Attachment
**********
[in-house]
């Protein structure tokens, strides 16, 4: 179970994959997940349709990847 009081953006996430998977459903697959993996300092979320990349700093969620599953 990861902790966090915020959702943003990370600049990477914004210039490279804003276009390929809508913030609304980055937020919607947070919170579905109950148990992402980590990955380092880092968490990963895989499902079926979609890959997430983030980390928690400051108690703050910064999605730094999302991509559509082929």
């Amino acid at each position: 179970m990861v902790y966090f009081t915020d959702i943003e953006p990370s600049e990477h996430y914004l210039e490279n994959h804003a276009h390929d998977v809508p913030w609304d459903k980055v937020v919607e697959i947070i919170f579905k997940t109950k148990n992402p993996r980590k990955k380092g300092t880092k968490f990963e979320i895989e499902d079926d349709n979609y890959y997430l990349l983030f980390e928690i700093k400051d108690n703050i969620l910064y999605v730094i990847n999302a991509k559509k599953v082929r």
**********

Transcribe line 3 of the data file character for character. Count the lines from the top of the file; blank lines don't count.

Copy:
């Amino acid at each position: 179970m990861v902790y966090f009081t915020d959702i943003e953006p990370s600049e990477h996430y914004l210039e490279n994959h804003a276009h390929d998977v809508p913030w609304d459903k980055v937020v919607e697959i947070i919170f579905k997940t109950k148990n992402p993996r980590k990955k380092g300092t880092k968490f990963e979320i895989e499902d079926d349709n979609y890959y997430l990349l983030f980390e928690i700093k400051d108690n703050i969620l910064y999605v730094i990847n999302a991509k559509k599953v082929r």